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On the pilgrimage route

As early as in the beginnings of the 17th century, the writer Andrzej Święcicki tried to convince that Płock "exceeds all of the towns of Mazovia with its antiquity, beauty of its location, the worship of a magnificent temple and the bishop capital". Płock was also called "the town of churches".
The importance of centuries-old past of Płock, as a special place "in the history of our Homeland, in the history of Church, in the history of Sainthood" was emphasized by the pope John Paul II "I am glad that I am able to (...) visit Płock– one of the Piast capitals of our country and at the same time an ancient bishop capital" - with these words John Paul II greeted the Płock inhabitants during his fourth pilgrimage to Poland in 1991 over the papal altar was then placed the image of Merciful Jesus, as it was here, in Płock, where St. Faustina Kowalska had the first vision of the image today well-known all around the world.
Płock is one of cities on the "luminous route". Many prominent figures are connected to it. Apart from the Saint Faustina these are St. Andrew Bobola and blessed father Honorat Koźmiński - both associated with the "Małachowianka" and two ministers, beatified by John Paul II: Archbishop Antoni Julian Nowowiejski and bishop Leon Wetmański.
Finally, Płock is the capital of the Mariavite Church. Here is located the only European Old Catholic Mariavites Church cathedral where the foundress - Maria Franciszka Kozłowska is buried.
In my thoughts I walk down this luminous route, where St. Faustina Kowalska was preparing to accept the speech on mercy – the route from Łódź and Warsaw, through Płock, Vilnius and up to Cracow.
This is what the Pope said during the Mass on the in Cracow Błonia on 18 August 2002. It was him, who beatified the modest Faustina Kowalska from the Congregation of the Sisters of Our Lady of Mercy. On 22 February 1931, in Płock, 26 year old Faustina had a vision of Merciful Jesus and heard his request, concerning establishing the God’s Mercy Holiday in Church.
Thanks to Faustina, the famous painting of Merciful Jesus was created with the text "Jesus, I trust in you". Many years later the Pope, a Pole introduced a new church holiday – the God’s Mercy Sunday (the first Sunday after Easter). John Paul II beatified (18.04.1993) and then canonized (30.04.2000) Faustina, in the traces of which many pilgrims from around the world still follow today.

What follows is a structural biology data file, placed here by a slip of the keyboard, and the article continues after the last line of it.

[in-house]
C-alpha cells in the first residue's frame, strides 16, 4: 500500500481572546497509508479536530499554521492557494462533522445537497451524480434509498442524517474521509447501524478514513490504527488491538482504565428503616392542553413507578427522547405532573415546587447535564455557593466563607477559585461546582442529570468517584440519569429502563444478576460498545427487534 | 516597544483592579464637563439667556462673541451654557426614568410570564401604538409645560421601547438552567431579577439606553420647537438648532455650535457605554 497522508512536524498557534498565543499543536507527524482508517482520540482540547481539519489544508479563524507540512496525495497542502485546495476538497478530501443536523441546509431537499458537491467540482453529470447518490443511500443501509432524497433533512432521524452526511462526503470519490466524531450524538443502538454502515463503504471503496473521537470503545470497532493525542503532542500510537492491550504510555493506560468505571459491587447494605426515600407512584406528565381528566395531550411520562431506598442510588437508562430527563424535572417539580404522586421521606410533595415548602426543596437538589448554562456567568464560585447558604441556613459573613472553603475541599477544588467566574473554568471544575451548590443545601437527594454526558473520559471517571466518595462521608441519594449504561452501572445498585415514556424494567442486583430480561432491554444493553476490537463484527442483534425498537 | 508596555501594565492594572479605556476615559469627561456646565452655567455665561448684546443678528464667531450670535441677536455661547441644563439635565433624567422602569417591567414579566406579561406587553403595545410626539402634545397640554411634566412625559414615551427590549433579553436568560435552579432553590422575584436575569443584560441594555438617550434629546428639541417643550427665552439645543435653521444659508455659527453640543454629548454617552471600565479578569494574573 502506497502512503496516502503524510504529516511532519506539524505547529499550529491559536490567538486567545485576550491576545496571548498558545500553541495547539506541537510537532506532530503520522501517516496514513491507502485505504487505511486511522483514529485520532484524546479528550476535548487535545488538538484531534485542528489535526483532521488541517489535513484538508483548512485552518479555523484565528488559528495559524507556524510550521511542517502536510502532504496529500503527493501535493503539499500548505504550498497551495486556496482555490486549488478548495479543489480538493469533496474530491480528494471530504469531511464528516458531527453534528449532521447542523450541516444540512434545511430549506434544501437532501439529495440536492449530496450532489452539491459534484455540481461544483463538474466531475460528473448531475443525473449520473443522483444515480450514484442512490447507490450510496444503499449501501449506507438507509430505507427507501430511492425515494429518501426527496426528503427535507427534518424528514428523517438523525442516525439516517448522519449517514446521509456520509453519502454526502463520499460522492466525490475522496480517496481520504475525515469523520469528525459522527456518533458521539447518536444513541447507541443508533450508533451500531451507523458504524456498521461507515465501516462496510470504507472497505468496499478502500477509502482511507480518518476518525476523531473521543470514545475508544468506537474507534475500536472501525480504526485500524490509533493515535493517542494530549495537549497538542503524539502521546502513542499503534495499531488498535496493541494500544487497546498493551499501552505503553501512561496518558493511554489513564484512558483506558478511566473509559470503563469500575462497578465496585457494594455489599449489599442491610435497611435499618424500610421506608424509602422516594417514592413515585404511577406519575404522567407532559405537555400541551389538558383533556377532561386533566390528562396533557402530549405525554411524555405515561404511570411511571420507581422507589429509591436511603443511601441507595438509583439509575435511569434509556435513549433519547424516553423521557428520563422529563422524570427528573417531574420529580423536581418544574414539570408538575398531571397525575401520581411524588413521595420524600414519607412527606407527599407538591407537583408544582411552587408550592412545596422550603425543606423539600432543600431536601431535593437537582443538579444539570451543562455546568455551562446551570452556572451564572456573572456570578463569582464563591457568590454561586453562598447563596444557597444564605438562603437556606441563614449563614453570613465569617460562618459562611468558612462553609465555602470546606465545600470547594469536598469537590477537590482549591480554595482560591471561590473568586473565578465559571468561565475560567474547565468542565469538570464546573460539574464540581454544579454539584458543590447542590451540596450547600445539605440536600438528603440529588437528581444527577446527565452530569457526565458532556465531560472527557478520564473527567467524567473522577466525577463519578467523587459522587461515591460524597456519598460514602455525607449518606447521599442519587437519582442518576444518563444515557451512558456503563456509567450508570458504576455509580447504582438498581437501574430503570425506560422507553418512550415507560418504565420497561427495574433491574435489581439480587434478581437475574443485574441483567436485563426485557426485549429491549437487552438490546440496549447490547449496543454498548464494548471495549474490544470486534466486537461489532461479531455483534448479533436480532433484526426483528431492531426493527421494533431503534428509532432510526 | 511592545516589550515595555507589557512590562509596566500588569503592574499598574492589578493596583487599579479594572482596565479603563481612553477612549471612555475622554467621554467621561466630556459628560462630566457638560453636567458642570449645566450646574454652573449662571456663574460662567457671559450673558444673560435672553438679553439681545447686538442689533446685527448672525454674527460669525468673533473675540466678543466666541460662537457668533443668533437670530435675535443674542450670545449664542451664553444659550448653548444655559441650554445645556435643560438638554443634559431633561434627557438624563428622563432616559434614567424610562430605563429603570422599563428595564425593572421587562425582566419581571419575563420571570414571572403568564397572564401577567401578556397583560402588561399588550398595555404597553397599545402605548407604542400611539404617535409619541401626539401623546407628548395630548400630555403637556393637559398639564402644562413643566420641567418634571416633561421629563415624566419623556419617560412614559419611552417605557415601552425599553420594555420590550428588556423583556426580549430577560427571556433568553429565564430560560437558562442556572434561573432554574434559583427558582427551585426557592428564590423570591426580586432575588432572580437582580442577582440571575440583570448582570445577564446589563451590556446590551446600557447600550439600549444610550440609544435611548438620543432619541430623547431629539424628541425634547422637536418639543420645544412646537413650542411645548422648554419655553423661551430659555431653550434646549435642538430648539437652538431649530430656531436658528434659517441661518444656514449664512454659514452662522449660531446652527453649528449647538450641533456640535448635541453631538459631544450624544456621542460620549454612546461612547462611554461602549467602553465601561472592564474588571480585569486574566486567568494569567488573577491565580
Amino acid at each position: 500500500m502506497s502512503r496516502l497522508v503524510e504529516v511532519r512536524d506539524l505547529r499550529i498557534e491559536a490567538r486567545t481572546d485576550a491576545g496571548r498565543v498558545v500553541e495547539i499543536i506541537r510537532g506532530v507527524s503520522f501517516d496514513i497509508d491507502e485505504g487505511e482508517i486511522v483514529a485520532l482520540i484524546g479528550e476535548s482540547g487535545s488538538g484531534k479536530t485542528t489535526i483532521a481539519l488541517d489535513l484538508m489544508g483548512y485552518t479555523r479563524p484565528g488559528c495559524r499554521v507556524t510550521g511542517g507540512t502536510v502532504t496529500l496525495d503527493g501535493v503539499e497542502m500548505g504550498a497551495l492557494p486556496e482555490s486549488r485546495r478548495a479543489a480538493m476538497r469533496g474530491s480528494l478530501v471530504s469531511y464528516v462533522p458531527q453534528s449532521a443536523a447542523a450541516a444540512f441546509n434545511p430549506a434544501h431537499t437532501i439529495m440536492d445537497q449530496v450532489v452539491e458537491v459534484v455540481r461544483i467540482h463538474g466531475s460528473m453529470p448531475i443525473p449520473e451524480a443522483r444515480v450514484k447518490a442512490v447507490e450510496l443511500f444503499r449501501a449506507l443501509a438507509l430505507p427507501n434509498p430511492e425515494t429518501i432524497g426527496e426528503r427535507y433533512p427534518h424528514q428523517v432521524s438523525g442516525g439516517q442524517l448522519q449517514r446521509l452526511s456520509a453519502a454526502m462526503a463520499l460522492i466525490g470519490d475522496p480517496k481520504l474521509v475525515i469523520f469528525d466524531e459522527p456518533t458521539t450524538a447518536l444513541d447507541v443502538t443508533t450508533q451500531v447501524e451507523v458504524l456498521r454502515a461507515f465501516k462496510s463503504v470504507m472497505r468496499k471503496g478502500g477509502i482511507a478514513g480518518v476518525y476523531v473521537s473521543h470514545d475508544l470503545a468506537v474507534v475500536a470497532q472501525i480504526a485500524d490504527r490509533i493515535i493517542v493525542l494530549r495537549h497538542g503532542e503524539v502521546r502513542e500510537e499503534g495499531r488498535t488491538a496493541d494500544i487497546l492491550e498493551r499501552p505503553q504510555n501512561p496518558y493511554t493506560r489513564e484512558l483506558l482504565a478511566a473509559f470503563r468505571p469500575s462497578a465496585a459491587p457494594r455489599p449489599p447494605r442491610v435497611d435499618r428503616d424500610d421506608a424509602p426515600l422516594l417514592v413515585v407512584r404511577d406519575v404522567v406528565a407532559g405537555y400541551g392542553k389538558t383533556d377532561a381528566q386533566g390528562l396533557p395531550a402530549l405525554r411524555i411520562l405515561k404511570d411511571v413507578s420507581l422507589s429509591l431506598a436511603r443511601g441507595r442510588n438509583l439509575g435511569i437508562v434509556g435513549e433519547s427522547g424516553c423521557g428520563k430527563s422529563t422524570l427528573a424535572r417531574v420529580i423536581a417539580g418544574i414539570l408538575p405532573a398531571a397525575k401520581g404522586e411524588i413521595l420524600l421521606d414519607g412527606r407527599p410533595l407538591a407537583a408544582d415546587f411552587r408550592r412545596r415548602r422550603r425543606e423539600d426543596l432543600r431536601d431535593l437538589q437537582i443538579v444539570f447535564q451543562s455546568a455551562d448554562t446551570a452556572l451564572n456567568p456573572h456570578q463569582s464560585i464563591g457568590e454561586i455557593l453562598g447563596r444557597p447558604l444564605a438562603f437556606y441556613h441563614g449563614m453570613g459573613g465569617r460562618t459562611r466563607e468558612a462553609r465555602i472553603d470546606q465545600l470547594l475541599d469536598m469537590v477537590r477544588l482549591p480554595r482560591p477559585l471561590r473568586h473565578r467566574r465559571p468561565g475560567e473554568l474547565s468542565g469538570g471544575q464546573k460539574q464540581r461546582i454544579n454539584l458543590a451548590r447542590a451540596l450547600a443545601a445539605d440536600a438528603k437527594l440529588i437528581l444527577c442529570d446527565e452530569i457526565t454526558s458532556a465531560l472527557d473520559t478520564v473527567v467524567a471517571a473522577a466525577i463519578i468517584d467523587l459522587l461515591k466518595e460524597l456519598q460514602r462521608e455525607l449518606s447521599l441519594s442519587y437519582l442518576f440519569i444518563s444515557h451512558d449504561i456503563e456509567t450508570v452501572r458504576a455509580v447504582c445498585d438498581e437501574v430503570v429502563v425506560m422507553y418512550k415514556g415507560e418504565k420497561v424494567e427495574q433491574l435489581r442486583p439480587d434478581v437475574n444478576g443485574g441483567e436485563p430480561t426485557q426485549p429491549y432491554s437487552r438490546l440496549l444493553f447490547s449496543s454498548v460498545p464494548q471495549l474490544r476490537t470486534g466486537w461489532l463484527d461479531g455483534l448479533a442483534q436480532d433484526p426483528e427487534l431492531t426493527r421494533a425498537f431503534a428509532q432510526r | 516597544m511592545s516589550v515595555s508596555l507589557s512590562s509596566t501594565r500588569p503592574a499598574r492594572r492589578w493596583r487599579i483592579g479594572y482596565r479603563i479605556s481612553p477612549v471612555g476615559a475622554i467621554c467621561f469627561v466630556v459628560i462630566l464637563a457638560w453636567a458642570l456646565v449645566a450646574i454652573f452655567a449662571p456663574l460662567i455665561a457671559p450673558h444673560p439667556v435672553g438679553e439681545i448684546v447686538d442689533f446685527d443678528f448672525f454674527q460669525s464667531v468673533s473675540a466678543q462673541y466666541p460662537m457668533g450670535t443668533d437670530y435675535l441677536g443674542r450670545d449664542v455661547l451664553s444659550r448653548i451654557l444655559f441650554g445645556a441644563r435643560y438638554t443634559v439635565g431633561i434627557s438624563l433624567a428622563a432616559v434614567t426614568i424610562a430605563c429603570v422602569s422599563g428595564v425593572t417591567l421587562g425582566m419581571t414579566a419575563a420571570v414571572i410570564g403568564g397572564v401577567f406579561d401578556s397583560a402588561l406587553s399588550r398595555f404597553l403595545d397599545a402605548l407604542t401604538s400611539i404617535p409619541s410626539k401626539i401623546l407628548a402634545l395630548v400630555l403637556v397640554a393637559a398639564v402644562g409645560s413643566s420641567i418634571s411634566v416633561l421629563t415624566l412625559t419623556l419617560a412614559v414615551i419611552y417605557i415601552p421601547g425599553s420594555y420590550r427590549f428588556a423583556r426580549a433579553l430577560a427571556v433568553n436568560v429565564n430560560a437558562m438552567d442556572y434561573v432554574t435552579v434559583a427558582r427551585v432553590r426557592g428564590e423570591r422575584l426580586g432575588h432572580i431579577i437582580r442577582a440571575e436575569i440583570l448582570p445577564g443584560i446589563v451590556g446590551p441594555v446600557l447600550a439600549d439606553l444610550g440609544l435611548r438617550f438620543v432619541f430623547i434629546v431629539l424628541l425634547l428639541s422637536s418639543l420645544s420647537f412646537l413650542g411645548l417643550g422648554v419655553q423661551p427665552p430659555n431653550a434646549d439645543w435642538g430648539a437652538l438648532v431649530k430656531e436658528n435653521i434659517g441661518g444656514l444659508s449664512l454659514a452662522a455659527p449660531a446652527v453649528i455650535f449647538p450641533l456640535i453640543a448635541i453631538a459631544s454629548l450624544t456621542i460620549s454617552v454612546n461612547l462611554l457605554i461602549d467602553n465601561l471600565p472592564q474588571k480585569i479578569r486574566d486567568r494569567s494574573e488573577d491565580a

At the house of the Congregation of the Sisters of Our Lady of Mercy at the Old Market Square 14/18 a God’s Mercy Sanctuary is located including a chapel with the painting of Merciful Jesus and the relics of St. Faustina. In the former bakery, where she worked while staying in the house of the Congregation in Płock (1930-32), there is now a Museum of St. Faustina. Many souvenirs and documents related to the first Polish saint and the first mystic were collected in it. In the historical cellars an authentic furnace for baking bread was preserved, while in the neighbouring rooms kitchen equipment and the monastic cellar of Faustina were reconstructed.
Currently the expansion of the holy place is in progress – the tiny chapel will be replaced by a sanctuary that will accommodate about 1000 of the faithful.
Płock takes pride in being one of the cities visited by the Pope. The pope, a Pole John Paul II, the great Apostle of God's Mercy, visited the town between 7-8 June 1991, during his fourth pilgrimage to his Homeland. The pope held a mass in the Cathedral and on the square in front of the stadium. The most important element of the field altar was the enormous icon of Merciful Jesus (2.2 m x 5 m), which is now located in the St. Joseph church at Górna Street.
A special event during this pilgrimage was the meeting of John Paul II with prisoners from the Płock Penitentiary. This was the first time – and as it turned out the only time – that the pope visited a Polish prison. He said then: "Many times I have visited prisons and prisoners in during my papal years in Rome, in Italy and in other countries of the world. But in Poland this was the first time" The only, after Cracow, informal meeting of John Paul II with young people in the window of the " Bishop House", where the Pope stayed overnight, made history. The atmosphere of this evening was equally warm as on the Franciszkańska Street and the Pope said: "I am very glad that I can speak to you here, through this window. So far, I have only managed that in Cracow". 
The Papal pilgrimage to Płock is commemorated by the monument of John Paul II, standing at the Cathedral, designed by Gustaw Zemła. On the Pope's chasuble the image of Merciful Jesus was placed, and on the pedestal, the following text: "I greet the entire Mazovia".
There is no way of learning about the heritage and the atmosphere of the town without visiting the monuments situated on the Tumskie Hill. Let's begin with the Casthedral of the Assumption of the Holy Virgin Mary, consecrated in 1144, later many times rebuilt, which is one the oldest in Poland. In the Royal Chapel rest the ashes of Mazovian Dukes and two of the rulers of Poland – Władysław Herman (1079-1102) and his son Boleslaus the Wry-Mouthed (1102-1138), during their reign Płock was the actual capital of Poland. It is also worth it to see a replica of bronze Romanesque Płock Doors and discover their history.
Opposite of the cathedral, in a former Benedictine abbey and the dukes castle the Diocesan Museum is located. The buildings date back to the 16th century and have two towers with the Gothic origin: Noblemen's and Clock. In the treasury priceless monuments of sacral art have been collected, among others, the Herma of St. Sigismund – the patron of Płock (the gift from King Kazimierz the Great from 1370) a chalice with an epergne, founded by Conrad of Mazovia and numerous monstrances. The most recent exhibition "Christ in art" presents impressive collections of sacral paintings and sculptures (also Gothic).
In the second building of the museum from 1903, there is a unique collection of nearly 100 kontush sashes in a specially designed cabinet.
At the market square you can find the Darmstadt House – former Berlin Hotel in which in the 1802-1804 period E.T.A. Hoffmann, the famous German Romantic author lived. Close to the Darmstadt House – today the center of culture and cooperation with partner cities of Płock (Darmstadt being one of them is) the Tourist Information Center is located.